Ben Affleck directed and co-wrote the script (based on Chuck Hogan’s novel Prince of Thieves) for The Town, a crime thriller/drama set in the Boston suburb Charlestown, which has a reputation for its criminality. He also plays the lead role of bank robber Doug MacRay who is contemplating leaving behind his life of crime. Part of what is motivating him is his new relationship with bank manager Claire Keesey (Rebecca Hall from Please Give). However, Claire was taken hostage by Doug’s gang and while Doug knows this, she has no idea of what he does for a living let alone the fact that he was one of the people responsible for a recent highly traumatic experience.
It is very difficult discussing The Town without acknowledging its resemblance to Michael Mann’s 1995 masterpiece Heat. Both films are about a highly professional gang of career criminals, both films depict a relentless man on the side of the law trying to bring the gang to justice and both films explore the dynamics of a criminal attempting to hold a relationship with somebody outside of the crime world. The Town even has a stylistically similar opening sequence where we see the tense build-up and then execution of a heist. However, while the Los Angeles-set Heat was an operatic and slick version of the classic cop-versus-robber story, The Town has more of a gritty aesthetic to it with a lot of emphasis on its Boston working-class neighbourhood setting. In this way it shares a similar look and atmosphere to James Gray’s films such as The Yards and We Own the Night.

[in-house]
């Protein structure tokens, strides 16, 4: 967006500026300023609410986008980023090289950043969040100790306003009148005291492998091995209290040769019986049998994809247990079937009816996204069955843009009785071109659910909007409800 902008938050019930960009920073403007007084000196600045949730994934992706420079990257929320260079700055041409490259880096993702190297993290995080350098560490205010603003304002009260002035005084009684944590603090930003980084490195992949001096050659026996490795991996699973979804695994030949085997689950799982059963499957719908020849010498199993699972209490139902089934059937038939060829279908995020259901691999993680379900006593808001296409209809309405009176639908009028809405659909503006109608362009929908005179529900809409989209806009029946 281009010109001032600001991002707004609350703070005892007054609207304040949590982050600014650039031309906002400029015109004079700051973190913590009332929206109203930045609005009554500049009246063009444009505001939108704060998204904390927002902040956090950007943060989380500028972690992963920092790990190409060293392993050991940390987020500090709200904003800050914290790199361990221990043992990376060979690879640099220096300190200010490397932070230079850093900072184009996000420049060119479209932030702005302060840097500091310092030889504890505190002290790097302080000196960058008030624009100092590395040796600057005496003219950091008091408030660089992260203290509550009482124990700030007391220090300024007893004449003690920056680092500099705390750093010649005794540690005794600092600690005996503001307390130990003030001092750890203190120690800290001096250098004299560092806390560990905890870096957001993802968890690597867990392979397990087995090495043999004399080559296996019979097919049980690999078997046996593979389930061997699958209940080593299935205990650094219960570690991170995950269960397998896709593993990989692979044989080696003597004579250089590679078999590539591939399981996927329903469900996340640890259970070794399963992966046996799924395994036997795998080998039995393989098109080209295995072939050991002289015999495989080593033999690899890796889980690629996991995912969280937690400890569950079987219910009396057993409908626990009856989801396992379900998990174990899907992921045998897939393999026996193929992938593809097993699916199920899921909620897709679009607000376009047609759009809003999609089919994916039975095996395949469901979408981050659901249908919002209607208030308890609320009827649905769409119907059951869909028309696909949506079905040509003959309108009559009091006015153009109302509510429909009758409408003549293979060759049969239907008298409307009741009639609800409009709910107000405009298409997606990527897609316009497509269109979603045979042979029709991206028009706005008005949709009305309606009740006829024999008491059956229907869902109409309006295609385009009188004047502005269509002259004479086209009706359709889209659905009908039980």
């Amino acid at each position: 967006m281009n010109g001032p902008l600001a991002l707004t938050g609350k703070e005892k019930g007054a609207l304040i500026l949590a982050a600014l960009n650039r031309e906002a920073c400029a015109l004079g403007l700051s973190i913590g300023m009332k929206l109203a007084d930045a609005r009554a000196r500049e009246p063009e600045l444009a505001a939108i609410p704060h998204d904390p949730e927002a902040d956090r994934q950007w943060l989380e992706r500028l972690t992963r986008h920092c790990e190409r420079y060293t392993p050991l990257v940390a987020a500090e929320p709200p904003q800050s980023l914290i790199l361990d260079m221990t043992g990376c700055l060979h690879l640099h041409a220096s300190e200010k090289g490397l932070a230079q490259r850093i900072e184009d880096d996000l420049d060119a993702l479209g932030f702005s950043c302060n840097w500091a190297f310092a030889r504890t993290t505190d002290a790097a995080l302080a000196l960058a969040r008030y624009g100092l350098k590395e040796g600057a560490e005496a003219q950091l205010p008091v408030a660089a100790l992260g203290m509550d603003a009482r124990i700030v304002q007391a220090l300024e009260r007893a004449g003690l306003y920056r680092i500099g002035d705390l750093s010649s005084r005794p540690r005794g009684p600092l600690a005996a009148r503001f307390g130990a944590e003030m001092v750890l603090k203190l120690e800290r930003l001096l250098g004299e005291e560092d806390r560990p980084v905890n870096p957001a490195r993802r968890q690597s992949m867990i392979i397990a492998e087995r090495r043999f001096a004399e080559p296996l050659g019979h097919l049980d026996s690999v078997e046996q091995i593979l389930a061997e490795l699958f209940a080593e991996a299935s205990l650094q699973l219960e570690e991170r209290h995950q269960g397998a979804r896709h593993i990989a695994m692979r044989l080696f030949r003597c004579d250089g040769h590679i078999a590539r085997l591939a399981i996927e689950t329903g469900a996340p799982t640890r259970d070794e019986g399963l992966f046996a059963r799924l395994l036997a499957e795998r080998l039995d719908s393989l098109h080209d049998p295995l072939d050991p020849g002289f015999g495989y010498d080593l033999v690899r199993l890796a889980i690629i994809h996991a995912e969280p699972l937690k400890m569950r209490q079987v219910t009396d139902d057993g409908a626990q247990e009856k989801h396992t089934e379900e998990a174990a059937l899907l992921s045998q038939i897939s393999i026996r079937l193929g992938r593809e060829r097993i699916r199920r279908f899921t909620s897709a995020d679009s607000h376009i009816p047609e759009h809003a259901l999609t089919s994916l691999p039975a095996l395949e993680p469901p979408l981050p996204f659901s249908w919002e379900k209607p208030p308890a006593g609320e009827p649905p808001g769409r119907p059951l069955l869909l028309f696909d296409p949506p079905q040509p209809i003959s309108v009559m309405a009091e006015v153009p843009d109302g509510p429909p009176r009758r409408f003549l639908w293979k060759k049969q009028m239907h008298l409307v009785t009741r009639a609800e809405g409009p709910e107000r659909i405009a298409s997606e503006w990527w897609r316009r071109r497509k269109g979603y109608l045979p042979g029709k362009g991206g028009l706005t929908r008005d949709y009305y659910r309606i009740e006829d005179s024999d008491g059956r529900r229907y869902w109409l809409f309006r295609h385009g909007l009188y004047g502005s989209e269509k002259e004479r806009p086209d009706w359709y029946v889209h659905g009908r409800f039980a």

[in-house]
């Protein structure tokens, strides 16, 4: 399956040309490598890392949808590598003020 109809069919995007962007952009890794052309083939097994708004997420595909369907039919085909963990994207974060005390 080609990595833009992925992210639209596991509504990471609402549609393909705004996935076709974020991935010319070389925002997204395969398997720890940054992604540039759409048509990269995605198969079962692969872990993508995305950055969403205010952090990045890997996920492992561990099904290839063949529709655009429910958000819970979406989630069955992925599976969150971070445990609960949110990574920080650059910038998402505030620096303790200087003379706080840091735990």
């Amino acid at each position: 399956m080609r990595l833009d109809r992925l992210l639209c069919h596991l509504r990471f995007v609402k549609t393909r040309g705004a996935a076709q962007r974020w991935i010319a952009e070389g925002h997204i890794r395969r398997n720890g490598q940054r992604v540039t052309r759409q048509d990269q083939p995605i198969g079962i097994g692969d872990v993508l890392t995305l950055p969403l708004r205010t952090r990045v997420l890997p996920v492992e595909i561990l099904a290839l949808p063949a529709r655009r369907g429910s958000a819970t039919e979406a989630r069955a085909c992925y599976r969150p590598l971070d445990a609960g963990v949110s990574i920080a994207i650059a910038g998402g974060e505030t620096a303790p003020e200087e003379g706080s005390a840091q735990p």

The Town does suffer from being so derivative of Heat and many other similarly themed crime films. While it is entertaining it lacks a lot of complexity and surprise. Doug is too clearly defined as The Good Thief while the increasingly unpredictable and volatile James Coughlin (Jeremy Renner from The Hurt Locker) is too clearly defined as The Bad Thief. Both Affleck and Renner deliver fantastic performances but the way that their characters develop is too blatantly signposted. Also, despite the promising dramatic intrigue behind the deceptive circumstances under which Doug and Claire fall in love, it is a scenario that is never explored to its full potential.
The Town is a decent crime thriller/drama but it has the veneer of a film with far more substance. The fact that it is as enjoyable and compelling as it is owes a lot to Ben Affleck in his second outing as a director. The action sequences, including a gripping car chase through the extremely narrow Charlestown streets, are exceptionally good. Along side Hollywoodland this is also one of Affleck’s better films as an actor and he is clearly very good at directing other actors, with Hall in particular really standing out. Ultimately The Town works perfectly well as a narrative-driven crime genre film but it falls short of being truly great.